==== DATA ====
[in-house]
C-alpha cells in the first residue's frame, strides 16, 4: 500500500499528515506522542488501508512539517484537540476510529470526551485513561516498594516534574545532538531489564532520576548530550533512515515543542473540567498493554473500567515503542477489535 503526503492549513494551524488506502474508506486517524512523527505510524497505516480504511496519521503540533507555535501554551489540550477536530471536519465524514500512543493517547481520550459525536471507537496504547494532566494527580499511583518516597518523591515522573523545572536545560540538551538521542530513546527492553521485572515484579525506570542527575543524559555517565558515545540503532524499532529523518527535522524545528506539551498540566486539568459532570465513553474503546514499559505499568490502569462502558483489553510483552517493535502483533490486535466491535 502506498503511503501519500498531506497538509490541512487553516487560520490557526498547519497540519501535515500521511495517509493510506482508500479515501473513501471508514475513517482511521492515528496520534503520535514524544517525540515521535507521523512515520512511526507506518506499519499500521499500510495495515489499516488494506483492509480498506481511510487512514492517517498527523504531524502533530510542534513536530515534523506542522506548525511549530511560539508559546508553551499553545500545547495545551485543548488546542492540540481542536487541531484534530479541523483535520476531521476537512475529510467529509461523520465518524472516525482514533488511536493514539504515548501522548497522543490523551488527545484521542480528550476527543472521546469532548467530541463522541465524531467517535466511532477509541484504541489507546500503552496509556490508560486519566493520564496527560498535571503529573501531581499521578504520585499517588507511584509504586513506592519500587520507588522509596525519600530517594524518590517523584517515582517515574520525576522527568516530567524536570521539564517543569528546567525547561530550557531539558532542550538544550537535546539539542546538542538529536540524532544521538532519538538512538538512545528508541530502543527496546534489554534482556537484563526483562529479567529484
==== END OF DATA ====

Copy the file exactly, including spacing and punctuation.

[in-house]
C-alpha cells in the first residue's frame, strides 16, 4: 500500500499528515506522542488501508512539517484537540476510529470526551485513561516498594516534574545532538531489564532520576548530550533512515515543542473540567498493554473500567515503542477489535 503526503492549513494551524488506502474508506486517524512523527505510524497505516480504511496519521503540533507555535501554551489540550477536530471536519465524514500512543493517547481520550459525536471507537496504547494532566494527580499511583518516597518523591515522573523545572536545560540538551538521542530513546527492553521485572515484579525506570542527575543524559555517565558515545540503532524499532529523518527535522524545528506539551498540566486539568459532570465513553474503546514499559505499568490502569462502558483489553510483552517493535502483533490486535466491535 502506498503511503501519500498531506497538509490541512487553516487560520490557526498547519497540519501535515500521511495517509493510506482508500479515501473513501471508514475513517482511521492515528496520534503520535514524544517525540515521535507521523512515520512511526507506518506499519499500521499500510495495515489499516488494506483492509480498506481511510487512514492517517498527523504531524502533530510542534513536530515534523506542522506548525511549530511560539508559546508553551499553545500545547495545551485543548488546542492540540481542536487541531484534530479541523483535520476531521476537512475529510467529509461523520465518524472516525482514533488511536493514539504515548501522548497522543490523551488527545484521542480528550476527543472521546469532548467530541463522541465524531467517535466511532477509541484504541489507546500503552496509556490508560486519566493520564496527560498535571503529573501531581499521578504520585499517588507511584509504586513506592519500587520507588522509596525519600530517594524518590517523584517515582517515574520525576522527568516530567524536570521539564517543569528546567525547561530550557531539558532542550538544550537535546539539542546538542538529536540524532544521538532519538538512538538512545528508541530502543527496546534489554534482556537484563526483562529479567529484